Soil4Climate, a nonprofit organization, advocates for soil restoration as a climate solution. We promote regenerative land management practices to capture atmospheric carbon and encourage collaboration with the larger body of climate activism. Uniting “drawdown” strategies with emissions reduction, divestment from fossil fuels, a price on carbon, and climate justice advocacy, together creates a powerful alliance.
“I urge you to join the movement to make soils a more central part of the climate action agenda.”
Professor William Moomaw of Tufts University calling for soils to be included in the climate negotiations in Paris. Please join us in online discussions. Professor Moomaw will answer questions and provide insights. Professor Moomaw’s prepared statements is here.
December 3, 2015
Prepared comment from Professor William Moomaw calling for soils to be included in Paris climate negotiations – mentioning the French “4per1000” program and endorsing the Soil4Climate movement.
Thousands converged by land and water in Anacortes, WA — the site of two oil refineries. Over three days, the action included multiple an overnight, kayak flotillas, a march led by Indigenous leaders, and a sit-in on the train tracks that led to over 50 arrests.
On May 14, California took part in a global wave of resistance to keep fossil fuels in the ground and accelerate the just transition to 100% renewable energy. We stood together to show that our health, our communities, and our climate are more important than the profits of a shameful industry.
We demand that our leaders end neighborhood drilling in L.A., keep fossil fuels in the ground, and protect the health of Californians across the state.
April 2014 Selected Climate Anomalies and Events Map
The combined average temperature over global land and ocean surfaces for April 2014 tied with 2010 as the highest on record for the month, at 0.77°C (1.39°F) above the 20th century average of 13.7°C (56.7°F).
The global land surface temperature was 1.35°C (2.43°F) above the 20th century average of 8.1°C (46.5°F), marking the third warmest April on record. For the ocean, the April global sea surface temperature was 0.55°C (0.99°F) above the 20th century average of 16.0°C (60.9°F), also the third highest for April on record.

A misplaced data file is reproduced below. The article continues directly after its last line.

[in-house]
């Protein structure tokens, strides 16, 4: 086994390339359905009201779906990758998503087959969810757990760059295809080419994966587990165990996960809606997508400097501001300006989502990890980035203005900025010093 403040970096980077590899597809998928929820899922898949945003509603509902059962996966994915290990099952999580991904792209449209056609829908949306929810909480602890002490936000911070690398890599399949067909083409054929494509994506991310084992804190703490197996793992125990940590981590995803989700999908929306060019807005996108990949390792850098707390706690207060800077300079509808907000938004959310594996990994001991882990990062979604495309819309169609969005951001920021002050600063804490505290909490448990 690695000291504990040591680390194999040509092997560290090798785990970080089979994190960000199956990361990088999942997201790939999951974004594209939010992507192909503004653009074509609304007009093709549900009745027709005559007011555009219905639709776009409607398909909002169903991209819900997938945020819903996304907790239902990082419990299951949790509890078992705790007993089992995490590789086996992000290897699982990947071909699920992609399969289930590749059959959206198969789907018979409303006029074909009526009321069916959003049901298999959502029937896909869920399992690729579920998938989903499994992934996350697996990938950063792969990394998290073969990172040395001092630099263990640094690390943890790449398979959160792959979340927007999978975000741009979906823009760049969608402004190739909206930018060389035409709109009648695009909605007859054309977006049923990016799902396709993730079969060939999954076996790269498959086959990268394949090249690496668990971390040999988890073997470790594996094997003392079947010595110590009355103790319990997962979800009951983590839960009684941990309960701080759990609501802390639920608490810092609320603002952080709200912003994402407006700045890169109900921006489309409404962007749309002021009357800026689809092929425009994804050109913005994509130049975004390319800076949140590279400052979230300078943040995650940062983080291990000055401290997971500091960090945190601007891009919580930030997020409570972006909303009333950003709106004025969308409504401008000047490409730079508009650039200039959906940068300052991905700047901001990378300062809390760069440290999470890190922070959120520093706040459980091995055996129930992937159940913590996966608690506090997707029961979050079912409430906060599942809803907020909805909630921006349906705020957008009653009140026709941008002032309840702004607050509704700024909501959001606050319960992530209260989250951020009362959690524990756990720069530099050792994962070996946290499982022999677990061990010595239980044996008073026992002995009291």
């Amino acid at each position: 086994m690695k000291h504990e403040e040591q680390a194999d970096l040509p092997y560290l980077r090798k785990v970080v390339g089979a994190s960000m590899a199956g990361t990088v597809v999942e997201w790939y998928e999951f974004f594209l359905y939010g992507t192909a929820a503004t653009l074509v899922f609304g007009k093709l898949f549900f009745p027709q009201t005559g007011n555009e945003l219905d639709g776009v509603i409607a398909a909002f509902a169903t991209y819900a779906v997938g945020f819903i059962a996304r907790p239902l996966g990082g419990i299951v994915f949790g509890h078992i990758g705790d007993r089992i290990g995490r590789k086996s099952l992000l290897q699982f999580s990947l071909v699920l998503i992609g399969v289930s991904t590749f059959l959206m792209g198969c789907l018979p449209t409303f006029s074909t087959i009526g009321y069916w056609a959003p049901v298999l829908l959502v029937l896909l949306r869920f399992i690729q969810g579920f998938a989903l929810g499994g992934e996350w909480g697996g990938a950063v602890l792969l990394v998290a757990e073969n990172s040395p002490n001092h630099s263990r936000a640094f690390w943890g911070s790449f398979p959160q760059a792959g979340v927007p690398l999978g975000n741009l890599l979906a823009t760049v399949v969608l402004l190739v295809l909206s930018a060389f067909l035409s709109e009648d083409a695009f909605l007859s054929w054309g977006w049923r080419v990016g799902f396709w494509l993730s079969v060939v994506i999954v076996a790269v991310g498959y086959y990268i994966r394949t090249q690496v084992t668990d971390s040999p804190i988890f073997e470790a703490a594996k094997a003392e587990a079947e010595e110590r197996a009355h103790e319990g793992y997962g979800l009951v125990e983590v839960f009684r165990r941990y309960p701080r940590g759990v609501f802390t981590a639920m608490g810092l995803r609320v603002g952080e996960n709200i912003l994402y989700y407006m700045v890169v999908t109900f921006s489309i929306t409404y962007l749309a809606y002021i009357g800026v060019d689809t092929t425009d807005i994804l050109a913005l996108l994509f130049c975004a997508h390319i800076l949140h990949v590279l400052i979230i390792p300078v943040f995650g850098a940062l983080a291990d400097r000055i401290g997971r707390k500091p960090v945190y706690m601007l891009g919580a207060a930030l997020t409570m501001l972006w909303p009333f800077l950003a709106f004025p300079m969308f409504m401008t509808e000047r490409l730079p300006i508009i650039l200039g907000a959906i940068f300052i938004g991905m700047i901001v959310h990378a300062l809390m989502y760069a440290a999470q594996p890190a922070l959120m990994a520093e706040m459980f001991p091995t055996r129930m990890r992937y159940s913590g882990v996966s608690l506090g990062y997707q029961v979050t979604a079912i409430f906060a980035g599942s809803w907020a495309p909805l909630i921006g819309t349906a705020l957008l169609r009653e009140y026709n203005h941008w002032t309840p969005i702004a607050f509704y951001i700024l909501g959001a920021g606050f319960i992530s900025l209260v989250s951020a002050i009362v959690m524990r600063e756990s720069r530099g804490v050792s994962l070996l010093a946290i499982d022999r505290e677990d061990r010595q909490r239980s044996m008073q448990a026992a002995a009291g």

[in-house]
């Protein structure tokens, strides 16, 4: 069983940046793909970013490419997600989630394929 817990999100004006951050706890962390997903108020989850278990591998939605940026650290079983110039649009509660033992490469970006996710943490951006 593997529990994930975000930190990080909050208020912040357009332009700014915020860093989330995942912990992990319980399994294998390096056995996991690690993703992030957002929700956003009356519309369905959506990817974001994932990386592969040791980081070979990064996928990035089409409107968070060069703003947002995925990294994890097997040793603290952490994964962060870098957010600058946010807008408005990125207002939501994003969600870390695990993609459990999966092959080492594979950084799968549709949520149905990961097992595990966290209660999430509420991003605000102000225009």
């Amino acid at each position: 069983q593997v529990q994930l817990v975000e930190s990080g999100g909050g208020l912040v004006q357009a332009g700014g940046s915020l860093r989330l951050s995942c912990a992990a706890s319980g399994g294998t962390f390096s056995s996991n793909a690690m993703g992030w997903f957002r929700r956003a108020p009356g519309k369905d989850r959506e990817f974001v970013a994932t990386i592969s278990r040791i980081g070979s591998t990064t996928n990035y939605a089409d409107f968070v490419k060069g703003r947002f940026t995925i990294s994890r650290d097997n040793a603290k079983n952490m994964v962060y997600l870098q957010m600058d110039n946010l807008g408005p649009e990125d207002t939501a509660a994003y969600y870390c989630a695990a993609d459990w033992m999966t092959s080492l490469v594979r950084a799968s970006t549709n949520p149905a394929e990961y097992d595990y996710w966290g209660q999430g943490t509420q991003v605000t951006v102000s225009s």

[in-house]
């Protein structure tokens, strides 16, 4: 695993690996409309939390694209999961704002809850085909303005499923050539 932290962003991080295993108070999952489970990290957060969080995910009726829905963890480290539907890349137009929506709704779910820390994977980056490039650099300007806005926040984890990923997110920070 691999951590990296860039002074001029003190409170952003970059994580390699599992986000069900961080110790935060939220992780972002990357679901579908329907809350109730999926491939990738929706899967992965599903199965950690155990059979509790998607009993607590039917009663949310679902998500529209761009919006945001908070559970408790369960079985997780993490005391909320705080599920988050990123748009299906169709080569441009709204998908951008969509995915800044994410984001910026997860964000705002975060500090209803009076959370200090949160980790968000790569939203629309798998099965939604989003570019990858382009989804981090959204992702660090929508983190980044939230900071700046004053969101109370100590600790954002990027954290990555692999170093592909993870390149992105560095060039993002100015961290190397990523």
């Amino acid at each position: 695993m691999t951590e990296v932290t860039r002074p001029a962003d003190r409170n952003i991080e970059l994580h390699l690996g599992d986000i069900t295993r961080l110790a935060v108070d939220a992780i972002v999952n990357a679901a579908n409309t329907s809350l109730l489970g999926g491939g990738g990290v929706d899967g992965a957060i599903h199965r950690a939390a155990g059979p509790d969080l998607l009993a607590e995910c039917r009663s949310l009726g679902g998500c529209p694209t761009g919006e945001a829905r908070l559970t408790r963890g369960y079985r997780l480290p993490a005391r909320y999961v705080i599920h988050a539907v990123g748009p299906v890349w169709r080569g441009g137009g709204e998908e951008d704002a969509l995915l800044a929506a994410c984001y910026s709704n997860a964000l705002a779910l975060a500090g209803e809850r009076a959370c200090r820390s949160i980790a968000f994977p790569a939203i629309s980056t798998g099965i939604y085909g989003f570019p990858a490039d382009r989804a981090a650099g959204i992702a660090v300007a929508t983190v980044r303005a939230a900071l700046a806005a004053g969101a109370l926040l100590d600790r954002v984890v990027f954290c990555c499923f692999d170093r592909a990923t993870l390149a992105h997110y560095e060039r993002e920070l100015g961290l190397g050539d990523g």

The combined global land and ocean average surface temperature for the January–April period (year-to-date) was 0.64°C (1.15°F) above the 20th century average of 12.6°C (54.8°F), the sixth warmest such period on record.
Temperature anomalies and percentiles are shown on the gridded maps below. The anomaly map on the left is a product of a merged land surface temperature (Global Historical Climatology Network, GHCN) and sea surface temperature (ERSST.v3b) anomaly analysis developed by Smith et al. (2008). Temperature anomalies for land and ocean are analyzed separately and then merged to form the global analysis. For more information, please visit NCDC’s Global Surface Temperature Anomalies page. The percentile maps on the right provide additional information by placing the temperature anomaly observed for a specific place and time period into historical perspective, showing how the most current month, season or year compares with the past.
The globally averaged temperature over land and ocean surfaces for April 2016 was the highest for the month of April in the NOAA global temperature dataset record, which dates back to 1880. This marks the 12th consecutive month a monthly global temperature record has been broken, the longest such streak in the 137-year record. The January–April global temperature was also the highest on record.